WHILE Zimbabwe has the geological resource base to step up production of lithium the political risk in the country is still so great it is highly unlikely any investment for new lithium mines will flow to Zimbabwe despite the recent regime change.
That was the dominant view from a webcast conference organised by the Investing in Mining Indaba which assessed the potential for African countries to cash in on rising demand for “energy minerals” – in particular cobalt and lithium.
Zimbabwe is currently the largest producer of lithium in Africa accounting for some 6% of world supply which it produces mainly as a by-product from other mining operations such as tin.
Cobalt 27 chairman Anthony Milewski commented: “If you are looking at opportunities and you only have $100m to invest then I don’t see that money is going to flow into lithium in risky jurisdictions in the world that we live in for the time being. The reason is there’s plenty of lithium in safe places in North America and South America”.
Cobalt 27 is a ‘pure play’ cobalt investment company with its primary listing in Toronto and a secondary listing on the Frankfurt Stock Exchange.
Milewski pointed out this was completely different to the situation facing investors wanting to get into cobalt who had no choice, but to get involved in the Democratic Republic of Congo (DRC) “one way or another” because the country dominated the world’s cobalt supply.
He commented: “It’s going to be a hard road to get investment dollars into lithium in Zimbabwe in my opinion. You have to be practical. I find it highly unlikely that Zimbabwe will be an investment destination for lithium when you have the option to invest in the United States, Canada or Argentina.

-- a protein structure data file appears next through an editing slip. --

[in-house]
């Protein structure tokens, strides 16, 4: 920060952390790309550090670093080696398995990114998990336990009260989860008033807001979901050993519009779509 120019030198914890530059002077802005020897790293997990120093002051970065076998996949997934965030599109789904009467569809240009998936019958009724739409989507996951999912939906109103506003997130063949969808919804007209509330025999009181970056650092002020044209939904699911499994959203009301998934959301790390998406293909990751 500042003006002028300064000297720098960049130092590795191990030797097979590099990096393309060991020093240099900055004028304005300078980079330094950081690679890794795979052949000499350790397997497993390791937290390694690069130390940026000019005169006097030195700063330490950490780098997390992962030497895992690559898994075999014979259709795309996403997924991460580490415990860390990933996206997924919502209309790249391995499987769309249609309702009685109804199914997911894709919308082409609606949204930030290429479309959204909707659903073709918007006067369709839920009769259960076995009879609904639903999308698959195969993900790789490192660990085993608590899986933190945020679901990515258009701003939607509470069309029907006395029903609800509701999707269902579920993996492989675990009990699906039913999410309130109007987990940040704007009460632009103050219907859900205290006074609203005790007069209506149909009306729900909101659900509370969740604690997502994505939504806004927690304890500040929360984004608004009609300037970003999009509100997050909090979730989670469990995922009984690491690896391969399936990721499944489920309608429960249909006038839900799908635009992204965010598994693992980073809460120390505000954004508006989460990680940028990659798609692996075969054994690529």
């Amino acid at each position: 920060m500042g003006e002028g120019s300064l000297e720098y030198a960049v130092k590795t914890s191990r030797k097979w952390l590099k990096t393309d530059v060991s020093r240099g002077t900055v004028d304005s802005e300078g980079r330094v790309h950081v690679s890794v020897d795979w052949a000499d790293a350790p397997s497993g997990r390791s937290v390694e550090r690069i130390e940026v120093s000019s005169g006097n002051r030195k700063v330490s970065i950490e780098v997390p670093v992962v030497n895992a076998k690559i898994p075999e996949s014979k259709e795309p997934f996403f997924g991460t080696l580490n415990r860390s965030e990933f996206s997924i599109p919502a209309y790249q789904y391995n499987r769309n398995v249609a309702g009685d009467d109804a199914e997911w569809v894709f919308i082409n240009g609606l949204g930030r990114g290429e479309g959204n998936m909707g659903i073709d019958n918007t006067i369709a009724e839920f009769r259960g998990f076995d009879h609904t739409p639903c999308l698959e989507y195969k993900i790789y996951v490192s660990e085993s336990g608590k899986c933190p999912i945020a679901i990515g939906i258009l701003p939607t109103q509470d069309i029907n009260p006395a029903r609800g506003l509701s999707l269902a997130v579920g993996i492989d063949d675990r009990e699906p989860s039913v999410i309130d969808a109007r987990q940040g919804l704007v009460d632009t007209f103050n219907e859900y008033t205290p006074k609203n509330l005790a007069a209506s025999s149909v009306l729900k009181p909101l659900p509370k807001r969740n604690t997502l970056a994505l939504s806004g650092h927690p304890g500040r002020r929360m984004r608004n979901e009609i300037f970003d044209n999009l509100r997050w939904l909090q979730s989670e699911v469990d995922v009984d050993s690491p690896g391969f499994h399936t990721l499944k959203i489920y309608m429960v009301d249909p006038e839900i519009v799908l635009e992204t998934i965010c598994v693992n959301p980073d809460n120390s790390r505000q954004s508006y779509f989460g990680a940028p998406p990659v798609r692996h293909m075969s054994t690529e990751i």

“There are so many things that can go wrong with mining. Jurisdiction is just one more thing and, if you can knock that off your list, then you are going to do that.”
According to Tony Harwood, CEO of Toronto-listed junior, Montero Mining, which is exploring for lithium in Namibia – lithium is found in two main geological host formations.
These are the ‘brine deposits’ which are found in South American countries like Argentina and Chile and the ‘hard rock pegmatite deposits’ where production is sourced mainly from mines in Australia and China with some coming from Africa.
Harwood pointed out three African countries – the DRC, Zimbabwe and Namibia – host such hard rock pegmatite deposits.
“Will Zimbabwe change? I think everybody would hope so – but it’s the same party that’s still in charge although the current incumbent (president) must have seen the massive domestic rejoicing at the change (in leadership).
“We all have hopes for Zimbabwe. It has good infrastructure, but there’s still a country risk there and that’s one of the factors which took us to Namibia. The DRC probably has some of the biggest pegmatite deposits in the world but they are located in the central part of the country and access can be quite difficult.
“You just have to pick your risks, I guess.”
Montero is assessing the Soris lithium project near the town of Uis in central Namibia and has “… the opportunity, under the terms of a letter of intent and subject to due diligence and regulatory approval to acquire a 80% interest”.